The photo’s of Eadweard Muybridge

Of course, you need not only copy life, but in the process of characterization you need a real starting point to work from. Walt Disney made a comment to that effect (but you can read all about that in ‘Disney Animation – the Illusion of Life’- for yourself). From the Muybridge books you are able to appreciate the balance and weight of real creatures in motion.

‘Humans in Motion’ is an in-depth reference to basic human movement. There is a useful collection of tasks being carried out as well as, walking, running, jumping, and some acrobatics.

The book is divided into three main sections, Men, Women, and Children. The way actions are divided between men and women may seem sexist to some modern eyes — well, it was the 19th century.

Most of the figures are naked: Muybridge was probably interested from a physiological point of view and an appreciation of physiology could help the animator in animating (rubber-hose animation went out of professional animating a long time ago, people are made of bone and muscle).

Not only are dynamics which are too fast to be appreciated shown, but also people are 3 dimensional things and to be able to draw them as 2D representations of 3D things must be helped by being able to study the photographs. The apparent 3 dimensional nature of things drawn can be expressed in their motion.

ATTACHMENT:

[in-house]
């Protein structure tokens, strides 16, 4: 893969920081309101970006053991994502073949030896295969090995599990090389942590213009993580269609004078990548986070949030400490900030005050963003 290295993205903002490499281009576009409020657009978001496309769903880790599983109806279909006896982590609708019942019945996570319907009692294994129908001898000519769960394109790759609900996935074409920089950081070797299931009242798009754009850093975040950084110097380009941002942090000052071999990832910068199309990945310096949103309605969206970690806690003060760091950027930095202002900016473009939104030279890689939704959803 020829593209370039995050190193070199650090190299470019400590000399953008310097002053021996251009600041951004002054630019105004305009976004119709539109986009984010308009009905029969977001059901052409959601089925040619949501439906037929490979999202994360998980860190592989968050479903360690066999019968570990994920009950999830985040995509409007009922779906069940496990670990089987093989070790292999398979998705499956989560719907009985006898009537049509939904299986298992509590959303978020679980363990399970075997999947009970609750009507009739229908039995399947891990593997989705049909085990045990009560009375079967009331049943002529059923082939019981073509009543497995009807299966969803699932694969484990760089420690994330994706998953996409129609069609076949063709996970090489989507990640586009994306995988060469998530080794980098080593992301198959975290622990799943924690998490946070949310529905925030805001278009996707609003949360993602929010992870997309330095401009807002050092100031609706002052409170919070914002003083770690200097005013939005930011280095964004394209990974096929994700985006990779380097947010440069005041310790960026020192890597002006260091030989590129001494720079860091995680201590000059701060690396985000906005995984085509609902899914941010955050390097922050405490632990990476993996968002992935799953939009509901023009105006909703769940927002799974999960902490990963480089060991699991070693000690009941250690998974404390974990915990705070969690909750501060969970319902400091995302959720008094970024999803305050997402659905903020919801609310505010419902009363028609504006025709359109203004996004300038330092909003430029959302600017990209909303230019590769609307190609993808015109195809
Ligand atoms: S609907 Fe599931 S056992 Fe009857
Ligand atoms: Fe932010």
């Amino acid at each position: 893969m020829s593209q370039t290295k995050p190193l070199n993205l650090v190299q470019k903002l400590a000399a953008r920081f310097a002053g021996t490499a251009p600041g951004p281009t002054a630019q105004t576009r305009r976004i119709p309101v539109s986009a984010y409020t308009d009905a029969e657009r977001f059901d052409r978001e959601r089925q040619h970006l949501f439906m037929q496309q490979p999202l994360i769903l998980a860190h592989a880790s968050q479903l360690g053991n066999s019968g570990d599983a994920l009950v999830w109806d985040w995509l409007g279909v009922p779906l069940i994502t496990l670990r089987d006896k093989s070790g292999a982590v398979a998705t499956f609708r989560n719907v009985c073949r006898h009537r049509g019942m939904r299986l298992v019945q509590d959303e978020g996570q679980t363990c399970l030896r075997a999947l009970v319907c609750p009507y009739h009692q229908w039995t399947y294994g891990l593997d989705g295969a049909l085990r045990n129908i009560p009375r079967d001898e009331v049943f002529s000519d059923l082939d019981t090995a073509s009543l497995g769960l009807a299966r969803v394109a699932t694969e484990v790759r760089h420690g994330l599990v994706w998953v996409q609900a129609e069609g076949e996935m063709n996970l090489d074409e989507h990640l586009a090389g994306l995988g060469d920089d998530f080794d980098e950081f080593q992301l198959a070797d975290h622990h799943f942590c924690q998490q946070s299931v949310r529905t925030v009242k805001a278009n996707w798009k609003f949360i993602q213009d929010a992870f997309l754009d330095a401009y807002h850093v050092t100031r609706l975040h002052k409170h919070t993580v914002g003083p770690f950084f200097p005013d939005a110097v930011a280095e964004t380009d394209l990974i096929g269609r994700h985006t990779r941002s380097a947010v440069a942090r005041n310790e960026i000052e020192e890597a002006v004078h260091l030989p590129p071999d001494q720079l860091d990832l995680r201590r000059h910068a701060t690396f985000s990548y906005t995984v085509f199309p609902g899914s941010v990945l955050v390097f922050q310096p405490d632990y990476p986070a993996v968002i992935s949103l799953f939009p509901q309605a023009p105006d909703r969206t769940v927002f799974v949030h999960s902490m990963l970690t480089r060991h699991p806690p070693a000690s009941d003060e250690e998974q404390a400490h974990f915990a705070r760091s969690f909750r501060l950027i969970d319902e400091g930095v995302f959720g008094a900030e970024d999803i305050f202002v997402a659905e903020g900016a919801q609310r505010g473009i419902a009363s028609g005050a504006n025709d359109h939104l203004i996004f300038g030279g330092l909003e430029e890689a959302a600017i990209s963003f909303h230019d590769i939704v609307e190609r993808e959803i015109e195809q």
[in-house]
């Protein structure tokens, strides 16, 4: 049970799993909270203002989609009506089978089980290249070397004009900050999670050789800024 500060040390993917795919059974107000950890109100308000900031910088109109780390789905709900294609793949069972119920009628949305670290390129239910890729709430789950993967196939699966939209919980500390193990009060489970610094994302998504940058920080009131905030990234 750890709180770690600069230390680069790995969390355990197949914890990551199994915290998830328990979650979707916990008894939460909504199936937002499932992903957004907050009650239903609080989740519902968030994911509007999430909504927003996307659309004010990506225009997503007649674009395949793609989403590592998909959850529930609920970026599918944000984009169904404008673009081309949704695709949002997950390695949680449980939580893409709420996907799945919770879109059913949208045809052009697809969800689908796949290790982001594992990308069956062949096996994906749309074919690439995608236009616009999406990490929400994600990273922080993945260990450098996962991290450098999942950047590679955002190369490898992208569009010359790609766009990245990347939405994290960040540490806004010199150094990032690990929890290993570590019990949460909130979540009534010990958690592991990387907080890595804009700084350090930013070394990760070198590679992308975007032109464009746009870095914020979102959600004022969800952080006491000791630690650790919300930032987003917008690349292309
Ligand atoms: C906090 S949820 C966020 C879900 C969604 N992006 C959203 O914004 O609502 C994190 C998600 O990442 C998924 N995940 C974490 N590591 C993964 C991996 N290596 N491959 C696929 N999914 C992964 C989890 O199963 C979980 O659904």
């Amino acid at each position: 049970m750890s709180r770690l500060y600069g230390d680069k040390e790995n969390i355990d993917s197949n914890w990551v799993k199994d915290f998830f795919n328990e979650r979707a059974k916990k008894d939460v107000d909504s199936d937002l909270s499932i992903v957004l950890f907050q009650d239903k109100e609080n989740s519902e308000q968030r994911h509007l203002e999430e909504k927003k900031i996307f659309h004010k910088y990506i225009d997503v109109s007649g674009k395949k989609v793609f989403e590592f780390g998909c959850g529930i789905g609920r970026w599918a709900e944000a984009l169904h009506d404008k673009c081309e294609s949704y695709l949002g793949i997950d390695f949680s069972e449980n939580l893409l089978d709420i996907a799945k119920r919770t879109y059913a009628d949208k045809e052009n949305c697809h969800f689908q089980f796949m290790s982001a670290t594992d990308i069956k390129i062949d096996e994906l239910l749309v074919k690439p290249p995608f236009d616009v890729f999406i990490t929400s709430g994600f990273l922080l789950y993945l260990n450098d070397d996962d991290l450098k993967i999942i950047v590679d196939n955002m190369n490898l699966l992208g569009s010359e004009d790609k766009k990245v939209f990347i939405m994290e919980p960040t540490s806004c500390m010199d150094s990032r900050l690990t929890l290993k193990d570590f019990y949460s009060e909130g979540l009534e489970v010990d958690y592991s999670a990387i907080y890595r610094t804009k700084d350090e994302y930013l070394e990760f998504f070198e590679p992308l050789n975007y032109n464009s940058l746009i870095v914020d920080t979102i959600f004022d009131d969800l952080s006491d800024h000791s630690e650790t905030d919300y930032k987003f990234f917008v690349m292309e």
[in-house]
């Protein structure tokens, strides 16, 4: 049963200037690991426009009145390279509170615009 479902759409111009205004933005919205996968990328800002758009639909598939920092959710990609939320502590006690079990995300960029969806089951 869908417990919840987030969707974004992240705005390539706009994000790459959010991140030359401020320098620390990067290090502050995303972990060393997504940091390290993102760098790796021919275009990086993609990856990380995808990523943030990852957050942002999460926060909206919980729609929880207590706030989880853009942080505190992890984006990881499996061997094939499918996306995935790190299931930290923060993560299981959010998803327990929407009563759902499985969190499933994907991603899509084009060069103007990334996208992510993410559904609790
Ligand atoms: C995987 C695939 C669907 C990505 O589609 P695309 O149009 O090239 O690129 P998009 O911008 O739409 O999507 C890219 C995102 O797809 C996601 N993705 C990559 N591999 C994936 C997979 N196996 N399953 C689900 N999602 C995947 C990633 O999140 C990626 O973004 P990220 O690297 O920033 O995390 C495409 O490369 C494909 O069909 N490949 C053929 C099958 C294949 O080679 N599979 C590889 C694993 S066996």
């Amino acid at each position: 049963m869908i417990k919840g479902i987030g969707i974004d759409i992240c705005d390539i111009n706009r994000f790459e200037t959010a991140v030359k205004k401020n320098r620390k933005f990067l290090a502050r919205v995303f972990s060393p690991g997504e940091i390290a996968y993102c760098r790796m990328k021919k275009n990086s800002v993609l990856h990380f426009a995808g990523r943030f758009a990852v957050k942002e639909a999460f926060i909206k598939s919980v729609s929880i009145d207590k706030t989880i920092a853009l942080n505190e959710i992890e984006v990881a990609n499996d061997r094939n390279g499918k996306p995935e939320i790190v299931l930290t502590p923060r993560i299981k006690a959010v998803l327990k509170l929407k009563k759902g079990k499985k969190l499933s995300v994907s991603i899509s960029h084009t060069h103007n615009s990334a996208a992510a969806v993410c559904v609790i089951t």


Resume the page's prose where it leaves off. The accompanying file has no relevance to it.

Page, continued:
One needs to study the photographs in depth, probably by doing animation drawings, to get the most out of them. I feel sure that those interested in movement will glean something from these pictorial references of humans in motion.

As I mentioned, there are some pictures of children and children with adults. There is even a study of a young lad getting a spanking, photographed from two different angles!

There is a touch of humour in plate 160: ‘Woman emptying a bucket of water on a seated companion’ (pictures every 0.437 seconds) – I did wonder if the woman was expecting it.

I do have some niggles with ‘Humans in Motion’. I wish some of the jumping figures had photographs a little earlier than they do in the action. Perhaps the photographs do exist though not produced in this selection. Considering the innovative nature of the equipment (being able to take a series of stills throughout a continuous motion), and the greatness of the undertaking, this does seem a very insignificant quibble.

Sometimes the fact that the photographs go from right to left in sequence instead of left to right caught me out, despite the fact that there is a little arrow which indicates this.
Other more incidental things are seen in the plates of women throwing scarves around their shoulders. A typical example being plate 126, with the shapes of the cloth billowing through the air.

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